|Answer: The simple answer is that we wouldn't. I am sure that you have heard the old saying "You can't fight city hall" Yes we make smooth bore nozzles because there are some people that no matter what believe that they are better. Our experiance has shown this to not be true. We have done dozens of comparisons of reach and have found consistantly that when they are compared at equal flow and pressure they go equal distances. We have thrown streams thru 2000 degree heat tunnels and measured the water drop out and found it to be identical. We have done impract tests at various distances and found them to be identical in all cases except short range where the fog nozzle has MORE impact. The simple fact is that the stream out of a fog nozzle is NOT hollow it is parallel and focused and it works. We would not reccomend a smooth bore over a fog nozzle for any application for at least two reasons. The fog pattern is too important to give up and the smooth bores flow size is not easily adjusted. But as always, people will believe what they want to believe and especially in the fire service the traditions live on.|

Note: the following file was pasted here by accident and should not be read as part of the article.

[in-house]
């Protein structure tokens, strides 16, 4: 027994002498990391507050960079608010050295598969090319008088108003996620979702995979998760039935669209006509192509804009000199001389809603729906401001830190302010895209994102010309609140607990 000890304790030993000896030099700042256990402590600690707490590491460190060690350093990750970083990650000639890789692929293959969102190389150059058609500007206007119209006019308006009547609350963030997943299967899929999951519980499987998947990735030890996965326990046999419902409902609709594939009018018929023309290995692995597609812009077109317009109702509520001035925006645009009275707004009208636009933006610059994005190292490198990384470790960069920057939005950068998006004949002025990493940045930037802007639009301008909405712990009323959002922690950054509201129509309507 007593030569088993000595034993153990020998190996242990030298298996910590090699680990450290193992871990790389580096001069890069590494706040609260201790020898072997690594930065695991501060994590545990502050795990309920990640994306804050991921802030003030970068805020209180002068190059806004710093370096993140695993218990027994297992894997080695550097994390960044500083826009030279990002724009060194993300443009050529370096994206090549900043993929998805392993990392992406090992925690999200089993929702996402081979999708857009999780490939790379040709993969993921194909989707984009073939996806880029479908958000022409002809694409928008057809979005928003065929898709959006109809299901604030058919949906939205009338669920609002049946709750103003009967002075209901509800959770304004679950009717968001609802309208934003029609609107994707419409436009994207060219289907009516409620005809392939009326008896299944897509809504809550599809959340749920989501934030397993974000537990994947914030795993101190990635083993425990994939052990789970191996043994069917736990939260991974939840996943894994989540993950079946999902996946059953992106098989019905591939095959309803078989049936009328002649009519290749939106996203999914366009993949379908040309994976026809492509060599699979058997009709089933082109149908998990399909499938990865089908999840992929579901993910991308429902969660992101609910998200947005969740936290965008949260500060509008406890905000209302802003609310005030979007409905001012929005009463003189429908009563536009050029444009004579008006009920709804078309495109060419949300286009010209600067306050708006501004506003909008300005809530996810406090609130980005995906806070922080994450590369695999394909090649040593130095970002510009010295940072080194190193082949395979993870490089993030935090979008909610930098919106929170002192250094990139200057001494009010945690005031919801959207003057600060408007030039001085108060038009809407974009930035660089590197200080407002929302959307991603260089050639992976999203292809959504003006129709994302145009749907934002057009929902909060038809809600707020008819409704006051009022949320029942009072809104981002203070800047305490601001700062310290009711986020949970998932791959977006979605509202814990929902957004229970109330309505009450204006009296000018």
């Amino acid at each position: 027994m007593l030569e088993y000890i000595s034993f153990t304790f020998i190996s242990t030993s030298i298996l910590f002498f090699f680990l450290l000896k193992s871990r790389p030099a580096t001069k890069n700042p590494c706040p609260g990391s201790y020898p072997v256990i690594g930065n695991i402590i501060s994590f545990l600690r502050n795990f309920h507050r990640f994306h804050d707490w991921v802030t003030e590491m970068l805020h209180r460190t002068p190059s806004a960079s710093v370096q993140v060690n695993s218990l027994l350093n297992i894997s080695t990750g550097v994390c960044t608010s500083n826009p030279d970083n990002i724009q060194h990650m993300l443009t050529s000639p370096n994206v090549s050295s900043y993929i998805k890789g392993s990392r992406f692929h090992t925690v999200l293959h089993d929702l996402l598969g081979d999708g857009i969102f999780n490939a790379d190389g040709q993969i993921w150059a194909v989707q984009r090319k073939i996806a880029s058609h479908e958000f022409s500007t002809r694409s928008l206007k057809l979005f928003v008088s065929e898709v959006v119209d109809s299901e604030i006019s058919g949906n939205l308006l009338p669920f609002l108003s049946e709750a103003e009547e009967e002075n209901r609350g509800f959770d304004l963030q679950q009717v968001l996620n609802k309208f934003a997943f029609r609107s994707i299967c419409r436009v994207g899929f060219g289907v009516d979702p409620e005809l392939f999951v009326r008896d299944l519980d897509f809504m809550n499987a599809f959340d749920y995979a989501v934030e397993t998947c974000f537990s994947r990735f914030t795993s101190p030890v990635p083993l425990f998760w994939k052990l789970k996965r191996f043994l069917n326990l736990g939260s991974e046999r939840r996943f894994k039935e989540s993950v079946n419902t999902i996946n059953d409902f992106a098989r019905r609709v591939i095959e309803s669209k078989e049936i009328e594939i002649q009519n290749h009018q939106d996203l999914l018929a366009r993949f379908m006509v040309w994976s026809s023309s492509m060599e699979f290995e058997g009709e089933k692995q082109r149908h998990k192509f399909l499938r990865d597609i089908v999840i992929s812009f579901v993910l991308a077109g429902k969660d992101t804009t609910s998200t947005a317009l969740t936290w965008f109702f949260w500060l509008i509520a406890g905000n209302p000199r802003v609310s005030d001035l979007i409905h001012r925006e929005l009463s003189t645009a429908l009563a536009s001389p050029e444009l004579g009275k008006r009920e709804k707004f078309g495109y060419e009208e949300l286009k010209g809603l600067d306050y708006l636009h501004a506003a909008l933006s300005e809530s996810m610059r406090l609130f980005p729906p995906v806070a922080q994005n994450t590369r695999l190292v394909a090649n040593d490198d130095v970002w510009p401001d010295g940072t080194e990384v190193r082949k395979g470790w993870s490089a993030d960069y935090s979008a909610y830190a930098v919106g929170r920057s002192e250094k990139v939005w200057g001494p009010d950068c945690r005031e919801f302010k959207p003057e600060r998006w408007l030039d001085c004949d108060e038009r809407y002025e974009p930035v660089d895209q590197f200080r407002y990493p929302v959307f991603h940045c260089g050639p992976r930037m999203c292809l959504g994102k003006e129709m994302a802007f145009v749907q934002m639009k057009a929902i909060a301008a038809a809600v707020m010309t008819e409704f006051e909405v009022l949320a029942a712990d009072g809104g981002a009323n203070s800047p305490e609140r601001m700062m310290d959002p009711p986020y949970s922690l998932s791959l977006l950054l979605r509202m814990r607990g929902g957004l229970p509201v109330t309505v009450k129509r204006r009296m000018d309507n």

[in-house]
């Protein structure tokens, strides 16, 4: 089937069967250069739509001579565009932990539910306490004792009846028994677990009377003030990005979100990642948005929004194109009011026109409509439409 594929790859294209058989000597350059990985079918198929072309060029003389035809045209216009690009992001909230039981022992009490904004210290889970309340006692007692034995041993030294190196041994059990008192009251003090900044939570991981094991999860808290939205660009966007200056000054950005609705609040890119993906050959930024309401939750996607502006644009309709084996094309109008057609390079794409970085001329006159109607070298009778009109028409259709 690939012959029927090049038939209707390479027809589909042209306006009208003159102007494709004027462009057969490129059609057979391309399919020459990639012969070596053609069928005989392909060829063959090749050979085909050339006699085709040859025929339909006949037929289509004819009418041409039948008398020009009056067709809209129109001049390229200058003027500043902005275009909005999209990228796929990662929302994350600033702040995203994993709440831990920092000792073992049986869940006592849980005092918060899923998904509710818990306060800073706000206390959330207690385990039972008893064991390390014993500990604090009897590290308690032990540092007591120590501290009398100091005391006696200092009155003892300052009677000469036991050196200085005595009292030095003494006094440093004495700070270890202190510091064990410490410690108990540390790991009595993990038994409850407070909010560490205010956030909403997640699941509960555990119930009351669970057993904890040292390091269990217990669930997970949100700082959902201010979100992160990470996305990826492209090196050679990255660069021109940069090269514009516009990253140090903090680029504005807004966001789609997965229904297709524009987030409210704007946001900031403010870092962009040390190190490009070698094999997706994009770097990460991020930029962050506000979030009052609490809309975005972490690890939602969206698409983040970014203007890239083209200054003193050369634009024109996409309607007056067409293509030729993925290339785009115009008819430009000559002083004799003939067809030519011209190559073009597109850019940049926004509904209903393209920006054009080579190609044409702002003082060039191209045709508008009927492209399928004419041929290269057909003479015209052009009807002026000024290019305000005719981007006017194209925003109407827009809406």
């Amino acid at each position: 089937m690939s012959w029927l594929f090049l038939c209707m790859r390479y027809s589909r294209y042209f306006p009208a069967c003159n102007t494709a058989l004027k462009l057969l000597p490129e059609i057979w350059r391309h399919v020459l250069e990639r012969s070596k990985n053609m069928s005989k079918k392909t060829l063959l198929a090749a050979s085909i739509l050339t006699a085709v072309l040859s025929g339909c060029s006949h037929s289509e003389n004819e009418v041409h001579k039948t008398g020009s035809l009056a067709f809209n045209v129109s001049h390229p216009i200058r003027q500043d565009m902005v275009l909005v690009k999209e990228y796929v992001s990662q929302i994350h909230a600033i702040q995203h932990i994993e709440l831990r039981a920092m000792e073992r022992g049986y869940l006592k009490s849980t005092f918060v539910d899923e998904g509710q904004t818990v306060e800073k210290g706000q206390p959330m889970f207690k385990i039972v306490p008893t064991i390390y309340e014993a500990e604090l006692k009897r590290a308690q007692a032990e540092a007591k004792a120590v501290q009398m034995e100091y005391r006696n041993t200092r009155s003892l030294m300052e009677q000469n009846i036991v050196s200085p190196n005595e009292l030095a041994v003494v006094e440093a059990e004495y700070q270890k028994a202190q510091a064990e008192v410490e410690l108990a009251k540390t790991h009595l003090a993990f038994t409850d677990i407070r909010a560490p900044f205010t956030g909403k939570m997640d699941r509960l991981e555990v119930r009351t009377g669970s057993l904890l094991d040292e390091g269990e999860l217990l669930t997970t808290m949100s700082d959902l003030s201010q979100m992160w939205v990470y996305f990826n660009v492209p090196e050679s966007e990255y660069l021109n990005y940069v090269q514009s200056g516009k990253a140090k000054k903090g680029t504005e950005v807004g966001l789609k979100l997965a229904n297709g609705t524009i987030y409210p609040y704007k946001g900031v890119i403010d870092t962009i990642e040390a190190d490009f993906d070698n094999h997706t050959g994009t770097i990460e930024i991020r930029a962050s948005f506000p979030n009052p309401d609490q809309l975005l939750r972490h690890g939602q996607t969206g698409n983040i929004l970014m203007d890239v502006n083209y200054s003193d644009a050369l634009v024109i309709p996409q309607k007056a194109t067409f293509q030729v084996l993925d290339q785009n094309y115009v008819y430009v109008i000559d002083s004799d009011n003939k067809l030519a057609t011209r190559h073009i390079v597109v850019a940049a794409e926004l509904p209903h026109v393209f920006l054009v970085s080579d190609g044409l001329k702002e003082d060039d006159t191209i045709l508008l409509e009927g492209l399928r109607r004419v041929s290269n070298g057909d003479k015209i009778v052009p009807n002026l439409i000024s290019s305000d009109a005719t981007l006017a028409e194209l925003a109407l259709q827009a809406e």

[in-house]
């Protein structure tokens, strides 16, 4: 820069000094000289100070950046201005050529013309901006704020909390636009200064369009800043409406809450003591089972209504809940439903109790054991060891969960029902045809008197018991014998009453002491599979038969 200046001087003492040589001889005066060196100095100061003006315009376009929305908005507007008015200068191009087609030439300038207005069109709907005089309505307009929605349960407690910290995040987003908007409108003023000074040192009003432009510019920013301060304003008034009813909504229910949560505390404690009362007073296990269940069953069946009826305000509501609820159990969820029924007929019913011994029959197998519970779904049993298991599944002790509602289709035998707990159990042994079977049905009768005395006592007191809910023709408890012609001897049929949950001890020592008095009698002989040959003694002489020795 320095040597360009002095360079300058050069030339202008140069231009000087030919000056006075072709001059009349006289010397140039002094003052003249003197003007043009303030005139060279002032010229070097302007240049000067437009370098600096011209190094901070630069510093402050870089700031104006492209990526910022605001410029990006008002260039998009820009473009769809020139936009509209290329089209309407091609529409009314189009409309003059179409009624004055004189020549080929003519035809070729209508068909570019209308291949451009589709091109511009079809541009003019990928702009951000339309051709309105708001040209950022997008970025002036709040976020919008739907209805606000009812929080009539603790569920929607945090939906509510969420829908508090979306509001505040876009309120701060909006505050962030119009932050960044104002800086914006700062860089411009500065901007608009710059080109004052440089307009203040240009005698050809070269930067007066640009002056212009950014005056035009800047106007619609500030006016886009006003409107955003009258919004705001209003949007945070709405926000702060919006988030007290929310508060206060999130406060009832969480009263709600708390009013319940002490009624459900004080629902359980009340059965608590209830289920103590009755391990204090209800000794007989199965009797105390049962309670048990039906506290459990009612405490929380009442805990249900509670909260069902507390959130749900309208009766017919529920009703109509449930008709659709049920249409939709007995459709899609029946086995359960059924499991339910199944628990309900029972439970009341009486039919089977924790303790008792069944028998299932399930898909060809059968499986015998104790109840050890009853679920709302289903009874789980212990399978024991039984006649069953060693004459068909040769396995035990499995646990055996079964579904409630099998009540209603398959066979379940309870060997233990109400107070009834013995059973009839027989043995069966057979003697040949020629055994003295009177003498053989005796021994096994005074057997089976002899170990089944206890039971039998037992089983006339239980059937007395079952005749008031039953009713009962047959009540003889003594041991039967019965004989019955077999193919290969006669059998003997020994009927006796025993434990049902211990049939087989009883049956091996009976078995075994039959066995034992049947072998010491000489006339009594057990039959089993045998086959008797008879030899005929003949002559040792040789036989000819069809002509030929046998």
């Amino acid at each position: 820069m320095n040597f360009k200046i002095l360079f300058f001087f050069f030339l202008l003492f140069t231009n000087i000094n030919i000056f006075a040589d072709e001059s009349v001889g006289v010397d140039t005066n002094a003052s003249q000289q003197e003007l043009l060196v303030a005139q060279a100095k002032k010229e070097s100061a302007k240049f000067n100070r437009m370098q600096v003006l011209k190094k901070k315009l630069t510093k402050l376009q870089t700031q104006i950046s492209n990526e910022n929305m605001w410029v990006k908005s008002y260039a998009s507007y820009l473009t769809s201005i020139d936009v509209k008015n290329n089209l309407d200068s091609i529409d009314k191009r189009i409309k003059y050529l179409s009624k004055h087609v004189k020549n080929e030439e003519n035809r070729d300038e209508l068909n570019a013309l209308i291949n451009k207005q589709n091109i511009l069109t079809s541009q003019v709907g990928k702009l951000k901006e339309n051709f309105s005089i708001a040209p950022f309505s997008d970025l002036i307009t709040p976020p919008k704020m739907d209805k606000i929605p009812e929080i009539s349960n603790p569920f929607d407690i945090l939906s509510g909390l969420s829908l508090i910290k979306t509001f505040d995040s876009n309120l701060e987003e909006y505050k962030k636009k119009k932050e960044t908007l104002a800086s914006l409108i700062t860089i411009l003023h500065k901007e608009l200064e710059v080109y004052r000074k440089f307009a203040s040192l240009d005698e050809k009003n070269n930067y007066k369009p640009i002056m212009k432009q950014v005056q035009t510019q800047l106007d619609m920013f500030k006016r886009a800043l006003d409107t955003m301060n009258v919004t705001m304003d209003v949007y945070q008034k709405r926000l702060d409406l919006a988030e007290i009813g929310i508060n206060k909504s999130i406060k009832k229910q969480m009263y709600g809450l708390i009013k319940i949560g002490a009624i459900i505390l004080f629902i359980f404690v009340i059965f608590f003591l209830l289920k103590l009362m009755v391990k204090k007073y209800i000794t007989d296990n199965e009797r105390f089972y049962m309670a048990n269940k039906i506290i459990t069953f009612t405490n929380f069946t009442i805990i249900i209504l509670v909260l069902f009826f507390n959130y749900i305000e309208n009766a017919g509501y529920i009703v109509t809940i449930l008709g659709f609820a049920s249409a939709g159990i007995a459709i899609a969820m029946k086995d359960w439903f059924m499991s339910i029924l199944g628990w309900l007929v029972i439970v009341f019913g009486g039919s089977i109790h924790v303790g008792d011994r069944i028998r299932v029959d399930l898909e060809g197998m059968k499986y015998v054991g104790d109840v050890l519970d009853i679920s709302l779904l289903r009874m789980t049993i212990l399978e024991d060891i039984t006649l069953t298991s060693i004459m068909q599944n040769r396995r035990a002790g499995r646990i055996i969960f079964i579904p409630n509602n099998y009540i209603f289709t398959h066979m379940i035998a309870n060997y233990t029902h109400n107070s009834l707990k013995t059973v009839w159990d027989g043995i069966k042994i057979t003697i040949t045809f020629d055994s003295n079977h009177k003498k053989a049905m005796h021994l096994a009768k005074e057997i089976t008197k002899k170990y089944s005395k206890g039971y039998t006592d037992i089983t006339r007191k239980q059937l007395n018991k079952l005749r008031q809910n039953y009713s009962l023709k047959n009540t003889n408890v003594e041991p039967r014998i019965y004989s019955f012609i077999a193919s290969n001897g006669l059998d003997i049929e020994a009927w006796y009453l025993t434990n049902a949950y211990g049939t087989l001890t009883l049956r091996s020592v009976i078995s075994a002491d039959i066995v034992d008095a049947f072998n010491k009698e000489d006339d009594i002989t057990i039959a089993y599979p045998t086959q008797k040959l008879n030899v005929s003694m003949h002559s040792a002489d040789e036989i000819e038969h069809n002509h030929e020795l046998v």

|86||Not a question, but a comment. In FAQ #54, the sender stated a factory representative told them that for Dual-Force nozzles the low pressure setting should be used for interior fires and the standard for exterior. In your response, you stated that you weren't sure who told them that, but the information was wrong. After reviewing your on-line library, I discovered that in the Power Point presentation on Dual Force nozzles, the way it is written would easily lead anyone to conclude that Red is for interior and Blue is for exterior. See slide #5. Better make that clearer in your literature before you yell at your rep.|
|Answer: Change made to response, the whole point is that we do not reccomend either. Lower pressure gives higher flow for a given pump pressure, how that gets used is the fire departments choice|